Part Five of an online-only series

Eagles coach Chip Kelly ran the ball around 60 percent of the time during his four seasons as head coach at Oregon. Does that mean he plans on calling on his running backs as much as he did in college? Probably not. The NFL average for run-pass ratio was around 42-58 last season. It's still a passing league.

With that in mind, here is a look at the Eagles running backs:

Projected first team

RB1: LeSean McCoy (5-foot-11, 208), age 24, 5th season

RB2: Bryce Brown (6-0, 223), 22, 2nd

Three teams went to the ground more than the air last season. And all three teams - the 49ers, Seahawks and Redskins - made the playoffs. They, of course, featured mobile quarterbacks and offenses that utilized the read option. The read option was Kelly's bread and butter at Oregon, but that didn't necessarily mean his quarterbacks ran a whole bunch. His running backs, though, got a boatload of carries, partly because of play-calling but also because of the Ducks' up-tempo offense.

So what does that mean for the Eagles tailbacks? Kelly's plans remain a mystery, but using deductive reasoning it's safe to assume that McCoy, Brown and company will get more action than they did under Andy Reid. McCoy could thrive in Kelly's college system, which had zone blocking schemes designed to create space for his running backs. McCoy thrives in space. Kelly likes to use his running backs just as much in the passing game. I think we've yet to see McCoy tap into his full potential as a ball catcher.

After an all-pro 2011 season, McCoy wasn't as productive last season. The injuries on the offensive line certainly didn't help, and he did miss four games with a concussion. But there was something missing from his game: touchdowns. After reaching the end zone 20 times in 2011, McCoy scored only five times in 2012. A good thing is that McCoy is said to have gone into spring workouts in perhaps his best shape ever. He still has something to prove. He could have a blockbuster season.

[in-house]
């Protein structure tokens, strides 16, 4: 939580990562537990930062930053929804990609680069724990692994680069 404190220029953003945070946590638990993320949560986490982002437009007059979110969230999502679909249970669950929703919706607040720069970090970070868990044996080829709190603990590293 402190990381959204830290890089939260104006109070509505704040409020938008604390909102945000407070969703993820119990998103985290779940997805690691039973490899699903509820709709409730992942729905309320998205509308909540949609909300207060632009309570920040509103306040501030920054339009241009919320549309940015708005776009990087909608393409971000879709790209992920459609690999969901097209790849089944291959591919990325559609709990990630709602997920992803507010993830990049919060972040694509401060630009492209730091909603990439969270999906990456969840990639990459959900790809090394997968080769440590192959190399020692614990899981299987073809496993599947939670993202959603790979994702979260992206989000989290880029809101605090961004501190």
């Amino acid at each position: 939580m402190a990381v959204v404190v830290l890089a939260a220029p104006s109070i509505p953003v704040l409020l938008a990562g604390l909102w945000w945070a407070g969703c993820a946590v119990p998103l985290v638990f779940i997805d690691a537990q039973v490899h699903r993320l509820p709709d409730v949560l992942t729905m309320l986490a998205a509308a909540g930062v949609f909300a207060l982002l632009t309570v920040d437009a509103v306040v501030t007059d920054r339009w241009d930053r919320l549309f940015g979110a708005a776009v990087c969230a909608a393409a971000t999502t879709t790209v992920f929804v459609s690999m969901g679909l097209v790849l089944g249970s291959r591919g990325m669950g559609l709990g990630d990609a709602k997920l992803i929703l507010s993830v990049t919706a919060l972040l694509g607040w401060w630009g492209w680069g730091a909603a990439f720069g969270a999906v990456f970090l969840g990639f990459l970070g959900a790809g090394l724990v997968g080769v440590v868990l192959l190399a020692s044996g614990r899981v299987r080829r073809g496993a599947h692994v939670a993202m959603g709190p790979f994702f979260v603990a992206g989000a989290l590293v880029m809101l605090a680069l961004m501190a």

The backup spot, which would more of a complementary role, is Brown's if he can hold onto the football. He dazzled in his first two starts for the injured McCoy - rushing for 178 and 169 yards, respectively, and two touchdowns in each game. But he also turned the ball over three times. Brown was more careful in his next two starts, but he did little with the ball. There's obvious talent there, a rare combination of speed and size, but he's still raw. Brown told me last month that he worked on his ball security issues this offseason by carrying around a weighted football. We'll see if it worked.

Second team

Felix Jones (5-10, 215), 26, 6th; Chris Polk (5-11, 222), 23, 2nd.

The Eagles brought in Jones as insurance, but they also think that he can make the team and contribute. The former Cowboys running back has five seasons under his belt, but he also just turned 26. Jones always seemed to have some nagging injury in Dallas. He played in all 16 games last season, but finished with a career-worst 3.6 yards a tote. He's always been effective in the screen game. Kelly could find ways to get him involved in the offense. Polk did not log a carry or catch as a rookie last season. He mostly played special teams until a foot injury slowed him down. He appears to have gotten rid of some of the baby fat he carried last season. Kelly has spoken well of Polk this offseason. Kelly won't carry a fullback, and you still need someone to get those tough yards in between the tackles.

Others

Miquel Maysonet (5-9, 209), 23, rookie; Matthew Tucker (6-1, 227), 21, rookie.

Kelly isn't likely to carry more than four running backs on the 53-man roster, but Maysonet and Tucker could earn spots on the practice squad. Maysonet will miss the rest of spring workouts because he has yet to graduate from Stony Brook.